Some siphons have a pumping ball or similar device that you pump; it will draw the water into the tube to start the suction. Others connect to your faucet, once you open the faucet the change in pressure will cause suction and drain the fish tank water into your sink. Be careful, if the switch is turned the wrong way it will drain tap water into your tank. Others have filters in the head that will prevent sand and small critters from being sucked into the pipe.
Tips if you are using the faucet pump:
- Siphon water and run the tap slowly to prevent flooding.
- If you discard water into a bath or sink, clean it with bleach as fish may carry diseases that can infect humans.
- You cannot discard the water into your sewer system if it is connected to a septic tank.
Step #5: Clean the hidden parts of your system (periodically)
Clean your skimmer in some of the siphoned water with a toothbrush to remove debris to keep it working efficiently. Remove pipe lids and covers, scrub salt and algae build-up from the lids, inside pipes, and the areas around them. This will not only give you a longer life span on this equipment but will prevent these materials from contaminating your tank.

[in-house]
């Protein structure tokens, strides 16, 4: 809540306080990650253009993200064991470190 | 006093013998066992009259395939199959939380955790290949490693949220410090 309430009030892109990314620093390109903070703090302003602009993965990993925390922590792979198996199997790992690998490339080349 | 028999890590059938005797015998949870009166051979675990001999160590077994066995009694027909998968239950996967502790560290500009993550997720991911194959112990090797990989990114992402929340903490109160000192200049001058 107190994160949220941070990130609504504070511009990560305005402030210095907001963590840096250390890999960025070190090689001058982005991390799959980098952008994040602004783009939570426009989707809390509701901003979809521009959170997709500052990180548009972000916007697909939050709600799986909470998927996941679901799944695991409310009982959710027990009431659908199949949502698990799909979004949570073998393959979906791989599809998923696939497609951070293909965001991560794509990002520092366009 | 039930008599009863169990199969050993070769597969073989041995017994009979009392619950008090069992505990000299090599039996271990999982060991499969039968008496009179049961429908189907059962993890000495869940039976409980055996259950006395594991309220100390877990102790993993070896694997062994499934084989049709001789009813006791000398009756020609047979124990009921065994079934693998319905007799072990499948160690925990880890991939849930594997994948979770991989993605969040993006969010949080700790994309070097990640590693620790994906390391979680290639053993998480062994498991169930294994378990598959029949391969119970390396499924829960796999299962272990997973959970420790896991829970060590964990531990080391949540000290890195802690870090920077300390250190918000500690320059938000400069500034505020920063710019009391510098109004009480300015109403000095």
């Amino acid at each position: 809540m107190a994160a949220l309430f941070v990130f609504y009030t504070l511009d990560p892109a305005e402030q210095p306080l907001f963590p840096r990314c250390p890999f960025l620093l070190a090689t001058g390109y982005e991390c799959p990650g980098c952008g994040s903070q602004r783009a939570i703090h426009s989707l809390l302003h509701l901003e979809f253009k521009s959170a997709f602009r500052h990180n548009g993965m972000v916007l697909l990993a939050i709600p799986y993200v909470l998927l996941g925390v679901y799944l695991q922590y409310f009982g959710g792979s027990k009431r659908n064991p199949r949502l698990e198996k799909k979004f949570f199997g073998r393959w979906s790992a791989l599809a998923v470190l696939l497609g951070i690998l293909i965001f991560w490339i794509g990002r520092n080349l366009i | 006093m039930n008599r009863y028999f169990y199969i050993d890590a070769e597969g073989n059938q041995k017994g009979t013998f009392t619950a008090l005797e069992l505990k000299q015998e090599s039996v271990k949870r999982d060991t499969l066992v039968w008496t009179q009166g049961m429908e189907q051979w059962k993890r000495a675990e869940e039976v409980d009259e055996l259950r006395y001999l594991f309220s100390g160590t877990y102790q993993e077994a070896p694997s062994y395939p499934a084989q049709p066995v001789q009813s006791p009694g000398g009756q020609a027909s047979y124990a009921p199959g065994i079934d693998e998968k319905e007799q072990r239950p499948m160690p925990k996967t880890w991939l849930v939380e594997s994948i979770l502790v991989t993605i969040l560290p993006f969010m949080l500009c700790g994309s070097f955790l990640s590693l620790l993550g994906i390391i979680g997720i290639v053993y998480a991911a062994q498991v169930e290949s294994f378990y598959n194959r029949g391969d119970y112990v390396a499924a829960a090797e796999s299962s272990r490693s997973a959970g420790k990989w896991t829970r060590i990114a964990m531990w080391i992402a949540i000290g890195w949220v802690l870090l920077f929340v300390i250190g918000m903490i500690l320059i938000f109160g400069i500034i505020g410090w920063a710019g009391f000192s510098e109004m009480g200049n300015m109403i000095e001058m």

You can use Safe/Easy Aquarium Cleaner which is a chemical cleaner that can be used to clean all the hidden parts of your aquarium.
Step #6: Clean algae off filters (periodically)
Siphon a small amount of aquarium water into a bucket and use this water and a toothbrush to remove debris and other organic material from hard filters and other decorations that may be in the tank. For sponges and other softer materials, use your hands to gently remove the organic material from them.